"The moat in a business like our auto insurance business at GEICO is low cost. I mean people have to buy auto insurance, so everybody's going to have one auto insurance policy per car, basically, or per driver. And I can't sell them 20, but they have to buy one. What are they going to buy it on? They're going to buy it based on service and cost. Most people will assume the service is fairly identical among companies, or close enough, so they're going to do it on cost so I gotta be the low-cost producer. That's my moat. To the extent my costs get further lower than the other guy, I've thrown a couple of sharks into the moat."
That pretty much sums up what Buffett thinks about moats and how he goes about looking for them.
His example of GEICO is one of the best examples out there. It is a product that everyone needs and is going to continue needing as long as they drive. And one of GEICO's calling cards is its pricing. They are often the lowest and not many can compete with that price.
This gives them their moat. Because who wants to pay more for insurance? Nobody! I know I sure don't. Most consider it a necessary evil.
Besides the pricing giving them an advantage over their competitors it also helps keep out other companies wishing to enter the market. GEICO can just lower the price to make it so unattractive to the other company that it won't even compete. Again a moat is created with this barrier to entry.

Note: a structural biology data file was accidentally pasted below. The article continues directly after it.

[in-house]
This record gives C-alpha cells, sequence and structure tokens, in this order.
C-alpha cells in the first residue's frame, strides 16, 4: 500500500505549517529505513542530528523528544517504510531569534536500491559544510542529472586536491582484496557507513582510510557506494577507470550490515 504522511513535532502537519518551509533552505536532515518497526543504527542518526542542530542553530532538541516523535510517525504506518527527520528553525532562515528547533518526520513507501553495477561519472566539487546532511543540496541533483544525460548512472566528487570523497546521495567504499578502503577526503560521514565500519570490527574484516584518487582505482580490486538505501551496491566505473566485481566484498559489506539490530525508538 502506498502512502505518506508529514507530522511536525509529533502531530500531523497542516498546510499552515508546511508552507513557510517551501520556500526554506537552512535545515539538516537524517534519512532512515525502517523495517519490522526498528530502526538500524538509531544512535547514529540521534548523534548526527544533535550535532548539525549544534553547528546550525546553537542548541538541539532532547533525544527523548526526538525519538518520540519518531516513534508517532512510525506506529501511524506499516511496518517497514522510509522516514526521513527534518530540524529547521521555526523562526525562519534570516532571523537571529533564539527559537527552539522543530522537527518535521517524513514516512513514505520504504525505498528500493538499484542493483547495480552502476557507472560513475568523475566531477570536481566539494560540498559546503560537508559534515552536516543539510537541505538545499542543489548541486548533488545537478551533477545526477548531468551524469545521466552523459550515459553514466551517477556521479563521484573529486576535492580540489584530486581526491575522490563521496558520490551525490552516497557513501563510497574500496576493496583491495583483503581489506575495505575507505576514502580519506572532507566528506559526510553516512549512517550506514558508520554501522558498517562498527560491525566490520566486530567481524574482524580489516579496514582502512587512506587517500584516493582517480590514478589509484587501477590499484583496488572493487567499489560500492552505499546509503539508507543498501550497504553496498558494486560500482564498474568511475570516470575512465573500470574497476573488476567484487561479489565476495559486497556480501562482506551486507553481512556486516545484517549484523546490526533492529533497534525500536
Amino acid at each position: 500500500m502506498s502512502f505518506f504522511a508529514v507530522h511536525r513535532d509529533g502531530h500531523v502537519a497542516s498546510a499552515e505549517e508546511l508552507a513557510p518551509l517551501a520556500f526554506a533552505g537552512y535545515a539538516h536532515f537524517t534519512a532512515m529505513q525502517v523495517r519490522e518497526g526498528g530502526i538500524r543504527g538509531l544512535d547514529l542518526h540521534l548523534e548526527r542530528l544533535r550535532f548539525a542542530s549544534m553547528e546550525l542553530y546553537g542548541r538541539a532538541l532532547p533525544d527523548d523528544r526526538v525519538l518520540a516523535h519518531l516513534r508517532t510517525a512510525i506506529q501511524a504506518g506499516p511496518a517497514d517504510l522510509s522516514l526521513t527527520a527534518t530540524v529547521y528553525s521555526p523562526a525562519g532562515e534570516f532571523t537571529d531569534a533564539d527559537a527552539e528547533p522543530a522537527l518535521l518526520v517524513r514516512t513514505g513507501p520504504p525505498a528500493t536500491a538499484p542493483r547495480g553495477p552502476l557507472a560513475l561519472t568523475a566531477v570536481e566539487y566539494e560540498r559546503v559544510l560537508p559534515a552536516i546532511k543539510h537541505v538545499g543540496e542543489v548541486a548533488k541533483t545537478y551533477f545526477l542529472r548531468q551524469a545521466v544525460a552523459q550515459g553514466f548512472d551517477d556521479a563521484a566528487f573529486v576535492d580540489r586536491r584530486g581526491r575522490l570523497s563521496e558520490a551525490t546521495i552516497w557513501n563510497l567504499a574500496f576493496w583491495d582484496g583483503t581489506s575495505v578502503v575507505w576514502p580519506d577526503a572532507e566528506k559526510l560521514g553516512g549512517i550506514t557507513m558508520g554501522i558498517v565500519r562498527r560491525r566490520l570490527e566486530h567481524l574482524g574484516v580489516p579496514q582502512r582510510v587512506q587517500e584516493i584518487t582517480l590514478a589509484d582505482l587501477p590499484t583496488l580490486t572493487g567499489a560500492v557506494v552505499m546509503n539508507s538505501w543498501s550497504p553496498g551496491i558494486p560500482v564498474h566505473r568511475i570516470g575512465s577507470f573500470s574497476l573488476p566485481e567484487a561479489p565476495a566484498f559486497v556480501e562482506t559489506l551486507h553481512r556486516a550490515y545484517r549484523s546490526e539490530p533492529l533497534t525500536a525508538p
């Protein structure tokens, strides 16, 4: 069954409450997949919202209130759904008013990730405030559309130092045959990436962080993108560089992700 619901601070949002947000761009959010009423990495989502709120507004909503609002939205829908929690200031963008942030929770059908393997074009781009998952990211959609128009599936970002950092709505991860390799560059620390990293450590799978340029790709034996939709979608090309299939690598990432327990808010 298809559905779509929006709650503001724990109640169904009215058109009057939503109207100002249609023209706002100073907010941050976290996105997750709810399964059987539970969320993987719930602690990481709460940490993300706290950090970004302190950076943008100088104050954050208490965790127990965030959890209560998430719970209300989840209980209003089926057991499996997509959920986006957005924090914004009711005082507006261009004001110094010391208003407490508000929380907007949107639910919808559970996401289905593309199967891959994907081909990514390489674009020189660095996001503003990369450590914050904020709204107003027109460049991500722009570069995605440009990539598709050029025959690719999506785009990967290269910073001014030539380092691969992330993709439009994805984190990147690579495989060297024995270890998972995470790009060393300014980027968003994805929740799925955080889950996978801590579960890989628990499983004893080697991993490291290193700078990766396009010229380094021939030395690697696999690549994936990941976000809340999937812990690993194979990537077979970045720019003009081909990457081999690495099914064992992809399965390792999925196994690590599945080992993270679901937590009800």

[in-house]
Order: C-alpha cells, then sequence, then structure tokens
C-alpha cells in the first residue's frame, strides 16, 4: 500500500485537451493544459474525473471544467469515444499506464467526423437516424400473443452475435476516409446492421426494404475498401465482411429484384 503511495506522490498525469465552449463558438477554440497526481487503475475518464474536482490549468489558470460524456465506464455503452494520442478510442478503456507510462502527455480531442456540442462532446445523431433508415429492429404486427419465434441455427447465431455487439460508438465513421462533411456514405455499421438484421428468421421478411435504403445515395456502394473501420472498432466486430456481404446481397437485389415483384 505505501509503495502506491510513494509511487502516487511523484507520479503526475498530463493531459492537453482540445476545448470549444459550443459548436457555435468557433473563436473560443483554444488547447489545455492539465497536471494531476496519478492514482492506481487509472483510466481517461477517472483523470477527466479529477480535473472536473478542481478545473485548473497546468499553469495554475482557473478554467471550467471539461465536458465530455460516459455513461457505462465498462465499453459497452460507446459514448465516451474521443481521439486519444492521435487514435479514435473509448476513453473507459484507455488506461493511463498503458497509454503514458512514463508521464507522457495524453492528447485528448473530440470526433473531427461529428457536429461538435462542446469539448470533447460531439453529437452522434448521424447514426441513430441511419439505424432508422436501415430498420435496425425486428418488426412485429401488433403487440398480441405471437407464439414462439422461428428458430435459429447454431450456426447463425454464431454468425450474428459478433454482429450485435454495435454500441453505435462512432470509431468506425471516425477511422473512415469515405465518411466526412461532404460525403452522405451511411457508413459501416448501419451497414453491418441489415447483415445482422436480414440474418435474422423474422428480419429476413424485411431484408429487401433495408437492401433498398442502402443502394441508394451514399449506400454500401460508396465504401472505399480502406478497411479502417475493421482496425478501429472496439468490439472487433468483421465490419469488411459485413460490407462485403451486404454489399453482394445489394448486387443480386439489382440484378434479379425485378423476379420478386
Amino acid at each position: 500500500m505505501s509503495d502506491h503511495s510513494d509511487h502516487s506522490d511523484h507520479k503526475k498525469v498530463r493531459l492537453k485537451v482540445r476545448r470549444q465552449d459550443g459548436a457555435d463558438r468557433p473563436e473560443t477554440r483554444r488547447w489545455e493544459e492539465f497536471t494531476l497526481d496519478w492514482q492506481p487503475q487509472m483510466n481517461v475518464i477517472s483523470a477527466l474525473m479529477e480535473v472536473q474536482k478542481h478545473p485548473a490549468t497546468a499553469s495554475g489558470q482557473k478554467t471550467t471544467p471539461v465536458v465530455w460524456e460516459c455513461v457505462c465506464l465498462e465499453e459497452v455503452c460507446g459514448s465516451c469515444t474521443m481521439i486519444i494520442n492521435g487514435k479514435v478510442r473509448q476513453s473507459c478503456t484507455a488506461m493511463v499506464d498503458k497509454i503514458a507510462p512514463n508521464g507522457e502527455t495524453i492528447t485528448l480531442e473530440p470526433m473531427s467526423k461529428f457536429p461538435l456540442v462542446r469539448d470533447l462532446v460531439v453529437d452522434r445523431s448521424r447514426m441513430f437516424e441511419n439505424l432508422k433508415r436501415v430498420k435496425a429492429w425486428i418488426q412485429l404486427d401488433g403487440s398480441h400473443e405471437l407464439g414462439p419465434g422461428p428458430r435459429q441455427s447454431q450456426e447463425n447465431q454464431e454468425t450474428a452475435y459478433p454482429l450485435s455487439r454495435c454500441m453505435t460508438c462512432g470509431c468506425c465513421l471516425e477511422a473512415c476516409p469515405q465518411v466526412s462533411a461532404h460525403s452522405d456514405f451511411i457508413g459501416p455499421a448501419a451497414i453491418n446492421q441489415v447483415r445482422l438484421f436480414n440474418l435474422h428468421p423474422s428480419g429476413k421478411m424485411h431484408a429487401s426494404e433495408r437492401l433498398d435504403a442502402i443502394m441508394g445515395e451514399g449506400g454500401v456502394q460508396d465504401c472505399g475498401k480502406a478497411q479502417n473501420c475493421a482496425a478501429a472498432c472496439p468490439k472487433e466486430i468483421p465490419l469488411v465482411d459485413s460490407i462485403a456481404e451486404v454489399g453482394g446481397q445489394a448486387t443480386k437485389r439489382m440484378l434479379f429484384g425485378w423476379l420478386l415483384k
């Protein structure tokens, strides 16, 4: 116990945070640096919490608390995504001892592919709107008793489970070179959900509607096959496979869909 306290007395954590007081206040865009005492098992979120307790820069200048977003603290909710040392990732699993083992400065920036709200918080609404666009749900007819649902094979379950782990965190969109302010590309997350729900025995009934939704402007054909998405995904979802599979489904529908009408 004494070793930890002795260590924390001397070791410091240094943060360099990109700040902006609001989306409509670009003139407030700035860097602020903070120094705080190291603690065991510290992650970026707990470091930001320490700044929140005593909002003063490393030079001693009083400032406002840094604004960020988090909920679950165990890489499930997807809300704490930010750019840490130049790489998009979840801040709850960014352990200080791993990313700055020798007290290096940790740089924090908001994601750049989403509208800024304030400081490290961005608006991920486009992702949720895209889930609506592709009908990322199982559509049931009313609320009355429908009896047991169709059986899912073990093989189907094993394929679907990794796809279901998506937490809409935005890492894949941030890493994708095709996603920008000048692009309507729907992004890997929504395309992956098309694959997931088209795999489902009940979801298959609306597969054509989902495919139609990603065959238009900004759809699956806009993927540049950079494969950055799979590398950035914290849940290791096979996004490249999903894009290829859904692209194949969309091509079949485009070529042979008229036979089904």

Another concept that Buffett refers to is a promise or a share of mind. By this, he is referring to a given brand and the promise of quality a consumer can expect from that brand.
It's all about trust and reputation. Think of Coke. When you open that bottle you know exactly what you are going to get every time. You trust the quality and taste. This gives consumers confidence and reduces their risk of spending money for something they won't like.
And for Coke, it gives it branding power, which can enable it to raise prices because people will often pay more for a brand they know and trust as opposed to an unknown or unfamiliar brand that is cheaper.
This is also great for Coke because the branding helps with creating customers who will keep coming back for the product which helps create predictable and steady cash flows.
Charlie Munger on investment moats
"The difference between a good business and a bad business it is that good businesses throw up one easy decision after another. The bad businesses throw up painful decisions time after time." - Charlie Munger
Munger feels so strongly about moats that he has included it as one of his famous "four essential filters" for locating great businesses to invest in.
Buffett and Munger have both said that they prefer to find great moats and buy them as opposed to trying to create them. They feel it is easier that way, and they feel they are better at locating them than creating them.
At the 2012 Berkshire meeting, Munger said:
"We buy barriers. Building them is tough. Our great brands aren't anything we've created. We've bought them. If you're buying something at a huge discount to its replacement value and it is hard to replace, you have a big advantage. One competitor is enough to ruin a business running on small margins."